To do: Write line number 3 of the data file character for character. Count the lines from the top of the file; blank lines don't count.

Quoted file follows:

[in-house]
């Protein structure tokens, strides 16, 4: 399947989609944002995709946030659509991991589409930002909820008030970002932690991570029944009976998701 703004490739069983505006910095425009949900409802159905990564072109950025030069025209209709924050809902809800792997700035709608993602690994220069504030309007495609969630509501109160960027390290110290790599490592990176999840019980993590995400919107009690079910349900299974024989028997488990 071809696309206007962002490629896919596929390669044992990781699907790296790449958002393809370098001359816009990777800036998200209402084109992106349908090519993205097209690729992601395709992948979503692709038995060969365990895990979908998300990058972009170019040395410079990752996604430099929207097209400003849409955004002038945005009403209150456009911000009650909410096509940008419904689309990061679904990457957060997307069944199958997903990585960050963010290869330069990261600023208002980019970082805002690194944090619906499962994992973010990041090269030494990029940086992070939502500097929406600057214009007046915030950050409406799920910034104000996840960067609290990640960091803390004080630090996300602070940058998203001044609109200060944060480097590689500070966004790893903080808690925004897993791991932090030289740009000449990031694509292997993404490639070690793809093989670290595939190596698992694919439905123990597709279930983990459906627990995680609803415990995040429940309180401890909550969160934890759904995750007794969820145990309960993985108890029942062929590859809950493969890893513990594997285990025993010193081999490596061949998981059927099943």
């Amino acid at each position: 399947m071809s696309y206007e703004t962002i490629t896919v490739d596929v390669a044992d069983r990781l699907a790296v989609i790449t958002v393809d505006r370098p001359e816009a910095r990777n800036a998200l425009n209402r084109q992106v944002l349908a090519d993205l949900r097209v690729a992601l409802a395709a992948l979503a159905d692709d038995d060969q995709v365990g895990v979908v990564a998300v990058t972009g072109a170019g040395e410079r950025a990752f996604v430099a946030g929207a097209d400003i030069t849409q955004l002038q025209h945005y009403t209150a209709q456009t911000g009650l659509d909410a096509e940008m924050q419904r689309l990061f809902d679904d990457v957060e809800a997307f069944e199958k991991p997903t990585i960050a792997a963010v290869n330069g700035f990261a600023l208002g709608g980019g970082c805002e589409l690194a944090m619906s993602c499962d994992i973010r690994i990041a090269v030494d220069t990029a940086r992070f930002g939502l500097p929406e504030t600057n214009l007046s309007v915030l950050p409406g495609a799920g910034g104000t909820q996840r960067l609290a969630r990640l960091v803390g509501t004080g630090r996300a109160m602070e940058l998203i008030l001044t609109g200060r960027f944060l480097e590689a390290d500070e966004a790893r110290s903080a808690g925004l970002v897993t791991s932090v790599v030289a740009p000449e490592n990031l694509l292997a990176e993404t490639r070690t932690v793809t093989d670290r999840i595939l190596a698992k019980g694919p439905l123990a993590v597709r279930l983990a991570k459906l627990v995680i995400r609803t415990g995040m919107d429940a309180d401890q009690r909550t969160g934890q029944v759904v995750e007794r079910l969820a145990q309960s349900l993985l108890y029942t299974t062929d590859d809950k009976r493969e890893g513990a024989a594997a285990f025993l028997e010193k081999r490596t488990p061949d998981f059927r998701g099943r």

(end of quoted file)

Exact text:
């Amino acid at each position: 399947m071809s696309y206007e703004t962002i490629t896919v490739d596929v390669a044992d069983r990781l699907a790296v989609i790449t958002v393809d505006r370098p001359e816009a910095r990777n800036a998200l425009n209402r084109q992106v944002l349908a090519d993205l949900r097209v690729a992601l409802a395709a992948l979503a159905d692709d038995d060969q995709v365990g895990v979908v990564a998300v990058t972009g072109a170019g040395e410079r950025a990752f996604v430099a946030g929207a097209d400003i030069t849409q955004l002038q025209h945005y009403t209150a209709q456009t911000g009650l659509d909410a096509e940008m924050q419904r689309l990061f809902d679904d990457v957060e809800a997307f069944e199958k991991p997903t990585i960050a792997a963010v290869n330069g700035f990261a600023l208002g709608g980019g970082c805002e589409l690194a944090m619906s993602c499962d994992i973010r690994i990041a090269v030494d220069t990029a940086r992070f930002g939502l500097p929406e504030t600057n214009l007046s309007v915030l950050p409406g495609a799920g910034g104000t909820q996840r960067l609290a969630r990640l960091v803390g509501t004080g630090r996300a109160m602070e940058l998203i008030l001044t609109g200060r960027f944060l480097e590689a390290d500070e966004a790893r110290s903080a808690g925004l970002v897993t791991s932090v790599v030289a740009p000449e490592n990031l694509l292997a990176e993404t490639r070690t932690v793809t093989d670290r999840i595939l190596a698992k019980g694919p439905l123990a993590v597709r279930l983990a991570k459906l627990v995680i995400r609803t415990g995040m919107d429940a309180d401890q009690r909550t969160g934890q029944v759904v995750e007794r079910l969820a145990q309960s349900l993985l108890y029942t299974t062929d590859d809950k009976r493969e890893g513990a024989a594997a285990f025993l028997e010193k081999r490596t488990p061949d998981f059927r998701g099943r």